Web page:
I just came across this article written ten years ago by my mother, Dorothy Meade, now in her mid-eighties and recently mentioned in another blog concerning her London anthology, Lines on the Underground. This short piece was written for the Multiple Sclerosis Society newsletter. Mum's problem with the web as she gets older is that everything changes all the time - no sooner has she mastered what to click on to get through to the site from which she buys most of her food than the browser is updated and the whole screen looks different. Odd messages about system errors and security updates can be very alarming. It'll come to us all. The most tech savvy now will find Windows2020 utterly baffling. Which is a shame, because that's when its magical powers will be of most use to elderly us.
Or will a point be reached when consistency is more greatly valued? I'd love to see how something like Facebook or Friends Reunited would mature into an archive of depth over several generations, and dread an endless migration from one snazzy app to another, with communities never getting deeper. Mum's piece pinpoints what remains amazing about the web: that you can find information in a trice and make friends across timezones and continents for nowt.
Here's mum's article. The wonderful site mentioned still exists.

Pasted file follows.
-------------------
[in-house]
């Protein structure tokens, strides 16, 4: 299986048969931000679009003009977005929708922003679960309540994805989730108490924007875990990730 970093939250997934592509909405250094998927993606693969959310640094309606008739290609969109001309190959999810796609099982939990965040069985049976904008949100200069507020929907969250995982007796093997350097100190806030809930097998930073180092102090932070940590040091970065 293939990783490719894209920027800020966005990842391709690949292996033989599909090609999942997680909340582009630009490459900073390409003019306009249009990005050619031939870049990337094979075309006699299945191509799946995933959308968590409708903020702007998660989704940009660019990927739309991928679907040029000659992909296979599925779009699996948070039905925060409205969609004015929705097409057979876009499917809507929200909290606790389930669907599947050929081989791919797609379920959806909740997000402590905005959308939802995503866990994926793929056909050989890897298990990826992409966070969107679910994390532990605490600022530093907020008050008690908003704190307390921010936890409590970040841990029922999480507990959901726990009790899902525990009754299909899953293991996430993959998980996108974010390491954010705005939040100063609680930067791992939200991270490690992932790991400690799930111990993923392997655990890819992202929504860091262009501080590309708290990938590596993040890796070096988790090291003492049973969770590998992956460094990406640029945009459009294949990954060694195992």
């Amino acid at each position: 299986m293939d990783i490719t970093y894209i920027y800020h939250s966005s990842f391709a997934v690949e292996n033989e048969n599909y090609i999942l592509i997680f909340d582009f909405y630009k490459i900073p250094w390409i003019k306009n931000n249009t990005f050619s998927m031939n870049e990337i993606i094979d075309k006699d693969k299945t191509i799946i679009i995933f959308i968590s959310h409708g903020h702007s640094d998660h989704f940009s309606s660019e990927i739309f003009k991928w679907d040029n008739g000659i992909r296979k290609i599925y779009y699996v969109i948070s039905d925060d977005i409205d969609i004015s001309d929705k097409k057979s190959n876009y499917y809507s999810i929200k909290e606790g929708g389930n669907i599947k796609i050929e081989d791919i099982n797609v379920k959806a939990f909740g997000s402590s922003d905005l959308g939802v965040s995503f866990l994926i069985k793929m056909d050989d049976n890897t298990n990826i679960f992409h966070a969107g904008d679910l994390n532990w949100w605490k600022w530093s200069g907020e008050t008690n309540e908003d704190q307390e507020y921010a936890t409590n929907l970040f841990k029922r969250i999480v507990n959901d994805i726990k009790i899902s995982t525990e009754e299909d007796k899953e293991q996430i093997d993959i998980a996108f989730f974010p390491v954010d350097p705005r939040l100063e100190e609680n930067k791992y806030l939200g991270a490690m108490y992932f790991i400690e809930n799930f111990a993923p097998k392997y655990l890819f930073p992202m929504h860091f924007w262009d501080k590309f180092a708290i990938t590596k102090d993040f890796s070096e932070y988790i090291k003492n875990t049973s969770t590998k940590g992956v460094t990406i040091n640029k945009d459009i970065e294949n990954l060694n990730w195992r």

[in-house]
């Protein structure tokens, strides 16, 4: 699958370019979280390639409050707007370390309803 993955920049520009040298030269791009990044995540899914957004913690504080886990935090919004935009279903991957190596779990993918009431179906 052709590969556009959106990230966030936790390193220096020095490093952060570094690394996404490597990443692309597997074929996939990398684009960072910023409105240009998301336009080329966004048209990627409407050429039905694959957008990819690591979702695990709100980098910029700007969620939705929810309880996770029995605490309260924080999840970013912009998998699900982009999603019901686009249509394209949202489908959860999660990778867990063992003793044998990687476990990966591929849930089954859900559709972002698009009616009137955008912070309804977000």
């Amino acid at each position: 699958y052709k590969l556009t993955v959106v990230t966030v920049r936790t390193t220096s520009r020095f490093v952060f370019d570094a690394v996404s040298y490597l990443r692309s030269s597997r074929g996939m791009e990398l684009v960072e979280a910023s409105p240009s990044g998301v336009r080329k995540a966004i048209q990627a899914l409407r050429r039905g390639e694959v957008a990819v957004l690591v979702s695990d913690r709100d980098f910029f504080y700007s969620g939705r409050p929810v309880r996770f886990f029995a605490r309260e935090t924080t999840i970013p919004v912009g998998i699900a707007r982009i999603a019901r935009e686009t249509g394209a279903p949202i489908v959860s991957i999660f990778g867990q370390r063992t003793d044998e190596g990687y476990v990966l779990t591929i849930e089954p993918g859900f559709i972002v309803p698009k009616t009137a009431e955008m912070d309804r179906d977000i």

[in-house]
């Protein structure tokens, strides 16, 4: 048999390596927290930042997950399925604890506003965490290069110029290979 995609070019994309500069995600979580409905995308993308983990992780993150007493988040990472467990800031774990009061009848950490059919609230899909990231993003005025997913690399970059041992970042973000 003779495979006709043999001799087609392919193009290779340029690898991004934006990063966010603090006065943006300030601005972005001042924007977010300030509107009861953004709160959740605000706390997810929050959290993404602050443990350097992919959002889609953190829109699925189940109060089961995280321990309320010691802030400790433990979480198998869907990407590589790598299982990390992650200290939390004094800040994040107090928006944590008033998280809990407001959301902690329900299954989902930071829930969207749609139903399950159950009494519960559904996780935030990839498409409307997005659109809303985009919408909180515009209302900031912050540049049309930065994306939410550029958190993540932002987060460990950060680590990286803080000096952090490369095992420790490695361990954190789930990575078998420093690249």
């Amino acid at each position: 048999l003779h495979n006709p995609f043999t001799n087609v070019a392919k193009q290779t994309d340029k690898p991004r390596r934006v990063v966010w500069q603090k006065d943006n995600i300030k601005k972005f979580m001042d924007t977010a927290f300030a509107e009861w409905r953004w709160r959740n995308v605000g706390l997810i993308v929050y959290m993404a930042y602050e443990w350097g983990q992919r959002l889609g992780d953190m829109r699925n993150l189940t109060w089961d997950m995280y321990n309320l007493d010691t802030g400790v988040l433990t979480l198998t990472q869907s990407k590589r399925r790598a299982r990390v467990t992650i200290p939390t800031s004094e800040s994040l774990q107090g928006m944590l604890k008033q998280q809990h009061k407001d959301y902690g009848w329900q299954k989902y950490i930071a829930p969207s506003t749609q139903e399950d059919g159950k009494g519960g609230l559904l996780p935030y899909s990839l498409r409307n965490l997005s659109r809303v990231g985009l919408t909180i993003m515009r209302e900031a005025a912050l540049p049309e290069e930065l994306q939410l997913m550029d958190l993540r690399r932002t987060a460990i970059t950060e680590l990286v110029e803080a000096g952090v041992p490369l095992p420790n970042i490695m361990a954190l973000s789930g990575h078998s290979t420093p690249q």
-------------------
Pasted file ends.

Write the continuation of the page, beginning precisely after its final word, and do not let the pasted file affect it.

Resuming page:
"The millennium looms ahead, heralded by a torrent of new computer technology and a mysterious language of bytes and rams and mice and cursors, v.d.us and modems. The only way ahead for me, I'd decided, is a quill pen. Then my son asked me to supper. "Come and see my new toy," he said, and proudly showed me his computer, with all the sophisticated extras. "Not for me," I said hastily,but he insisted on a detailed explanation in 'mumbo jumbo'. Ten minutes later, weary and uncomprehending, I suggested hopefully that it was time to eat. "When you have had a go," he said firmly, and tried to tempt me with interesting web sites and news bulletins. Another ten minutes and I was at last released, having reluctantly agreed to send a message into thin air on an MS web site. That clearly wasn't for me - the only messages were from pop and disco enthusiasts about 50 years my Junior, so I escaped by sending a message: "Anyone out there , diagnosed with MS at over seventy?" and finally it was time to eat. I forgot all about it.
"Next morning my son rang me. "Mum. There's a message on the Internet for you." That was from an entertaining lady in Seattle. Next a grandmother in Ibiza . Then a new friend from a small village in Ireland. Then I discovered lots of younger friends and relations were on the Internet in Australia, America, Canada. . So to my surprise I borrowed and then bought a computer. And though I can't easily travel, the world is my oyster.
"Do I understand how it works? No. Can I work it properly? No. But I can write to friends without moving from my desk, without hunting for envelopes and stamps, without setting off to find a post office, and a reply can come back in seconds from the other side of the world. A converted sceptic, I now recommend access to a computer with E-mail to anyone who wants to spread their wings without moving from the chair. And a lifetimes' challenge to try to master it.
"Here is the magic website which converted me - try it! JOOLY'S JOINT Find out if your local library has a computer you can use, or try at your local cybercafe.
- Dorothy Meade. 1998"